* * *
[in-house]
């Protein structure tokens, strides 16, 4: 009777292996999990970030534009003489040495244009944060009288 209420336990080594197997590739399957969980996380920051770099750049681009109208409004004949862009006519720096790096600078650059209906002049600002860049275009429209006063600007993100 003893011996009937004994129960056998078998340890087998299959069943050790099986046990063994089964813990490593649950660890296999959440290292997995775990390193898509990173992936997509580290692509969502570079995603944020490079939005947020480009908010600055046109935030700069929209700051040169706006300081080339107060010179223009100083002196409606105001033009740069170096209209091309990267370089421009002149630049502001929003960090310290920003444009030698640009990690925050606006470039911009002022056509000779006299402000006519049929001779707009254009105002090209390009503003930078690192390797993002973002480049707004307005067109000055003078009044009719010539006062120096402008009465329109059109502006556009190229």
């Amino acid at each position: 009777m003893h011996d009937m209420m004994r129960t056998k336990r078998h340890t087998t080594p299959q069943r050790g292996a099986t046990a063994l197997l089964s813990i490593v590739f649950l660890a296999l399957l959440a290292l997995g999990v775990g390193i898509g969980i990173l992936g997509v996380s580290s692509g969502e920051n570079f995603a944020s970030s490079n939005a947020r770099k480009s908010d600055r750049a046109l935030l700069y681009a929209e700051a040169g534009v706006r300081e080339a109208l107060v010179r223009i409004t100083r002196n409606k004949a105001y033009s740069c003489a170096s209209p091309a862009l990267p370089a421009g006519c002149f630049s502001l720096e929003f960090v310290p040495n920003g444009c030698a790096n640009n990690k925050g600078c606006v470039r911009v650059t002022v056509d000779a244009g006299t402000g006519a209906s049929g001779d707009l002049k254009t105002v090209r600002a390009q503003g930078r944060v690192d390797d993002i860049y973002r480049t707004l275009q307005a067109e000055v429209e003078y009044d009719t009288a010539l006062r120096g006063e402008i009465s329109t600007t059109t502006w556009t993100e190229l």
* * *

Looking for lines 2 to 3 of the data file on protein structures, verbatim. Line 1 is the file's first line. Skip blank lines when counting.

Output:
């Protein structure tokens, strides 16, 4: 009777292996999990970030534009003489040495244009944060009288 209420336990080594197997590739399957969980996380920051770099750049681009109208409004004949862009006519720096790096600078650059209906002049600002860049275009429209006063600007993100 003893011996009937004994129960056998078998340890087998299959069943050790099986046990063994089964813990490593649950660890296999959440290292997995775990390193898509990173992936997509580290692509969502570079995603944020490079939005947020480009908010600055046109935030700069929209700051040169706006300081080339107060010179223009100083002196409606105001033009740069170096209209091309990267370089421009002149630049502001929003960090310290920003444009030698640009990690925050606006470039911009002022056509000779006299402000006519049929001779707009254009105002090209390009503003930078690192390797993002973002480049707004307005067109000055003078009044009719010539006062120096402008009465329109059109502006556009190229």
């Amino acid at each position: 009777m003893h011996d009937m209420m004994r129960t056998k336990r078998h340890t087998t080594p299959q069943r050790g292996a099986t046990a063994l197997l089964s813990i490593v590739f649950l660890a296999l399957l959440a290292l997995g999990v775990g390193i898509g969980i990173l992936g997509v996380s580290s692509g969502e920051n570079f995603a944020s970030s490079n939005a947020r770099k480009s908010d600055r750049a046109l935030l700069y681009a929209e700051a040169g534009v706006r300081e080339a109208l107060v010179r223009i409004t100083r002196n409606k004949a105001y033009s740069c003489a170096s209209p091309a862009l990267p370089a421009g006519c002149f630049s502001l720096e929003f960090v310290p040495n920003g444009c030698a790096n640009n990690k925050g600078c606006v470039r911009v650059t002022v056509d000779a244009g006299t402000g006519a209906s049929g001779d707009l002049k254009t105002v090209r600002a390009q503003g930078r944060v690192d390797d993002i860049y973002r480049t707004l275009q307005a067109e000055v429209e003078y009044d009719t009288a010539l006062r120096g006063e402008i009465s329109t600007t059109t502006w556009t993100e190229l």